It’s been many years now since the recall of many pet food brands has passed, and please correct me if my memory fails me here, but Purina was never on those lists. Dozen’s of “wholesome & all natural” pet food manufacture’s killed thousands of family members all across the United States. So many of these reputable companies sourced many of their ingredients from China. The same country who has shipped turkey and chicken tenders to us for years, killing thousands of cannines throughout the United States. Thankfully they are being pulled from many store shelves as this being written.
        Oversite is neccessary and can potentially prevent losses but without practical intervention there can be a price tag that not everyone can afford. To date the cost of pet foods have more than doubled over the past ten years. This puts rescue efforts even more in jeopardy than they already are.
        For many years Purina has been providing an affordable and sustainable diet source in both wet and dry foods for our pets.

        1. Peter

          Steven, those who work or volunteer in shelters would disagree with some of your position. That is because Nestle Purina dominates the market, but manufactures some of the most awful products we could imagine. As they work to negotiate a changing marketplace, they must develop marketing materials to defend the “science” behind their formulations. Nestle Purina is threatened in the marketplace by consumers willing to pay more than for their “affordable” brands.

          You make a good point, that pet food costs have risen dramatically, and frankly, much of the “quality” in so-called “premium” and “super premium” foods is just not there. Many who purchase these foods in an effort to feed our families as best as we are able are dismayed at how bad the foods are, and how much they cost when translated into a per-pound cost (think about it: many of the brands we buy routinely cost $6 a pound or more).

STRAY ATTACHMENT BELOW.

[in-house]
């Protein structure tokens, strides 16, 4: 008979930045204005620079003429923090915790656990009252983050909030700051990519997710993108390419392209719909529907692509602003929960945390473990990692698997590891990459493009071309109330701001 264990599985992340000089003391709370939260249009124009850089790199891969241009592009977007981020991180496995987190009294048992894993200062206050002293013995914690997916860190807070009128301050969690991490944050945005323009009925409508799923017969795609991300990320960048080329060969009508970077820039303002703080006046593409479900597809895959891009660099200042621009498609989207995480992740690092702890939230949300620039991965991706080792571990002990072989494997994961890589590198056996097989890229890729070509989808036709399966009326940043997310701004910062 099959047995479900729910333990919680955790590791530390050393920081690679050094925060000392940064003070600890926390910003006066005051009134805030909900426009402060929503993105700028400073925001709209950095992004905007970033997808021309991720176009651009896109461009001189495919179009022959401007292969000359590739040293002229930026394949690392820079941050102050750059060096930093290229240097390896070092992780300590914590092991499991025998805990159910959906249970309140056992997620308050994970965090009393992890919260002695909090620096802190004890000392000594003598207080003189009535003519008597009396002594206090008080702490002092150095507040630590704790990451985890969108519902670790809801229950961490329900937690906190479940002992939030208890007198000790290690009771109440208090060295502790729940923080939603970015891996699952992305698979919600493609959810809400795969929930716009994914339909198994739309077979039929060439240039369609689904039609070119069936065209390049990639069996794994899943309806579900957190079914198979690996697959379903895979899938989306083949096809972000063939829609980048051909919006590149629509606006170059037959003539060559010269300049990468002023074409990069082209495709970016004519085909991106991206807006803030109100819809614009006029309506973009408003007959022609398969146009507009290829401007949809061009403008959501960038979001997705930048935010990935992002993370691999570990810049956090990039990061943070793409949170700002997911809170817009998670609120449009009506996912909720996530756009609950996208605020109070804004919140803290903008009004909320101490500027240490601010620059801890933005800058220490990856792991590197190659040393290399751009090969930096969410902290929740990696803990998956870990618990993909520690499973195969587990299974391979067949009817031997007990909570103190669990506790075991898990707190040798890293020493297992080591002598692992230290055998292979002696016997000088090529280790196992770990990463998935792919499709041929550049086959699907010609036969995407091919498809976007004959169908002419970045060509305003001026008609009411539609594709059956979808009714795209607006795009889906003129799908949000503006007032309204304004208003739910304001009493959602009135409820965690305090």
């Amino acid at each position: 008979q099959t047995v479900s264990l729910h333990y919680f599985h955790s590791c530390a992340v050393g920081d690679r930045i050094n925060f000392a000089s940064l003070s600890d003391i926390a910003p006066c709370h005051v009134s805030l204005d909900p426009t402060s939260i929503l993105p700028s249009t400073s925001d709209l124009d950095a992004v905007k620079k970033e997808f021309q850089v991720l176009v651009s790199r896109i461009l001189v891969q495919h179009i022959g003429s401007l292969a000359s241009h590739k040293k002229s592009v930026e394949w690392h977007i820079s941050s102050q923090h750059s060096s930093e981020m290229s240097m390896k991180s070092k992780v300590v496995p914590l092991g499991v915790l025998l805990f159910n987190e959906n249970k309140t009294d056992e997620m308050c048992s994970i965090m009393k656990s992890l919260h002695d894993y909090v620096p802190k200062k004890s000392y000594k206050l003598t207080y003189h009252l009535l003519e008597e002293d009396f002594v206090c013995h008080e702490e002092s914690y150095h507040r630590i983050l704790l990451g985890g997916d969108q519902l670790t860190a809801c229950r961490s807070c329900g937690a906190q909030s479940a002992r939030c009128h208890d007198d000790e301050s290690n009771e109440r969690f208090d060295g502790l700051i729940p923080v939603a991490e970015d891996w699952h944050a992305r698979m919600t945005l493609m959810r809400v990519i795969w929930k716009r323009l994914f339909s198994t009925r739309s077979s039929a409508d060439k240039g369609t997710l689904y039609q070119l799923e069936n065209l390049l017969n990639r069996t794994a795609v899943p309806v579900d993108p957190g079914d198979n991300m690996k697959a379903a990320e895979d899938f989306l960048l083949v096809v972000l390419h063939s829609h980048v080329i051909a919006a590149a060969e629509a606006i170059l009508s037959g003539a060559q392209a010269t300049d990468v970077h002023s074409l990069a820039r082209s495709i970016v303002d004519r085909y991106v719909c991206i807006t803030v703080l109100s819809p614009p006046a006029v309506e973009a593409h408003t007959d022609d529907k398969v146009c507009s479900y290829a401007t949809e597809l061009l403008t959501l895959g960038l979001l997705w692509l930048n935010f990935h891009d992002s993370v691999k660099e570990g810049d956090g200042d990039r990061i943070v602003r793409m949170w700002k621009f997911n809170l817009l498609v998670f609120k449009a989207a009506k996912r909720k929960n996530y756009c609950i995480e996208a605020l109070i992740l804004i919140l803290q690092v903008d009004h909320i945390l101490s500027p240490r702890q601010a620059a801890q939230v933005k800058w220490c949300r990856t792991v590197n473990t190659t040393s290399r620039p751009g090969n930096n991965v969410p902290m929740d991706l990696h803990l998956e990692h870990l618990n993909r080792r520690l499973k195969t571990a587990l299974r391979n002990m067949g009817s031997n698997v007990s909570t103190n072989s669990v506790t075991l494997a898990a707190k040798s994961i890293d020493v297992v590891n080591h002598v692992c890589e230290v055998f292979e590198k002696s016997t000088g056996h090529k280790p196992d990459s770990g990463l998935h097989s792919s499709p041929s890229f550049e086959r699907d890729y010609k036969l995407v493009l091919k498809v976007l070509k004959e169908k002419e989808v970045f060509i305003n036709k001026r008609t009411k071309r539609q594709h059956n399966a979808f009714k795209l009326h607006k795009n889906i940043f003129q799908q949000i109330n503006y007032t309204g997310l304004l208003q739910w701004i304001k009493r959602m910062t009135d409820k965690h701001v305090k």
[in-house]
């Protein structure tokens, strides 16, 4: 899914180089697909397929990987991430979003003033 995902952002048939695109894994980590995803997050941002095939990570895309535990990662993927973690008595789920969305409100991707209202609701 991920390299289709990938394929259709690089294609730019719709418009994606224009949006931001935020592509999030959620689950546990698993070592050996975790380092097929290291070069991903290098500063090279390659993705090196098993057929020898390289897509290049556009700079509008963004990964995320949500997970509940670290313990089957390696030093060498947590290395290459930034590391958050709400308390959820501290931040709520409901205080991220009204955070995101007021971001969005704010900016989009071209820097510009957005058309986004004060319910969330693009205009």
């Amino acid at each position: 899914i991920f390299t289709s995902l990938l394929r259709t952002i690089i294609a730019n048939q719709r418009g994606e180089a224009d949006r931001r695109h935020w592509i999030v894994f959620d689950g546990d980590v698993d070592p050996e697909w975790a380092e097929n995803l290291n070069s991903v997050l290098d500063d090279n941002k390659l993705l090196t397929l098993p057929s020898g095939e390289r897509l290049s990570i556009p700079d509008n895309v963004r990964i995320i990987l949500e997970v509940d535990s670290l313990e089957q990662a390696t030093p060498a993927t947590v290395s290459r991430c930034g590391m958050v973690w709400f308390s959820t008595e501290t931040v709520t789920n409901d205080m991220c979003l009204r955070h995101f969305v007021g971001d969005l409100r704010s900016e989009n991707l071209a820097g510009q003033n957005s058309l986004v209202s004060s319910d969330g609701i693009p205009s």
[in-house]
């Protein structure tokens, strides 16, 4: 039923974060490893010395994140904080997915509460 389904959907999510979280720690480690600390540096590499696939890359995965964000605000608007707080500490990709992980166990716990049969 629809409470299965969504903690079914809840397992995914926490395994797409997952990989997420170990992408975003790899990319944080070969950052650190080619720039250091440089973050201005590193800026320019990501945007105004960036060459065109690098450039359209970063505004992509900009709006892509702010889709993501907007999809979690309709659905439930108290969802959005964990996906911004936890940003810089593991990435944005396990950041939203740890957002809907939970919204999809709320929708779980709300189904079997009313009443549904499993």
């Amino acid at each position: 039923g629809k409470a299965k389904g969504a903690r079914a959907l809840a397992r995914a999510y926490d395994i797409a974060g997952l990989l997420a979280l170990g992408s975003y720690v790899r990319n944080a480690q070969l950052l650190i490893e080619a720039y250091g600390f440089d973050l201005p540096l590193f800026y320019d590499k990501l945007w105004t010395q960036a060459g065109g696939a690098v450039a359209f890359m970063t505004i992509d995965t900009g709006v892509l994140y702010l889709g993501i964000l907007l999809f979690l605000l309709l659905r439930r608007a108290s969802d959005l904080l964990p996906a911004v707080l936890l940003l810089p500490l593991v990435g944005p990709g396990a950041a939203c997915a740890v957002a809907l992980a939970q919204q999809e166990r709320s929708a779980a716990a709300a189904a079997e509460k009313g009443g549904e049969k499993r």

Nestle Purina is currently at war working to maintain its market share as certain consumers continue to drift toward better (lets say, more “natural”) foods with better ingredients. That is why they have engaged their marketing department to produce absurd pages such as the one this essay is focused on. The reality is that “digests” are palatants designed to get our pets to eat things they would normally never touch. Nestle Purina has invested millions in research on this issue and billions of their revenue is at stake. They have to defend it, against the rising tide of consumer knowledge such as this association is providing.

          You mention rescue efforts. Yes, Nestle Purina donates to shelters and rescue efforts. But look at what and how they do what they do. They donate food to desperate groups but this is conditional: the shelter must use the products exclusively… even if better alternatives are available. Private donors who bring food donations to the shelter don’t realize that out back, the workers are discarding the food or giving it away: because contractually, they are not allowed to use it in the shelter. The contract often involves using signage, hang tags on the cages, etc., drawing attention to the food. A display in the lobby is common, as part of the contract. The shelter staff give away a bag of food with the dog or cat… “this is what he is used to eating.” Is all this good? Yes, of course, the shelter gets free supplies. The shelter can spend money on other things. But really… the shelter sets up a “customer for life” for Nestle Purina. Donating to shelters is a MARKETING DECISION, pure and simple. It is a long-term business strategy.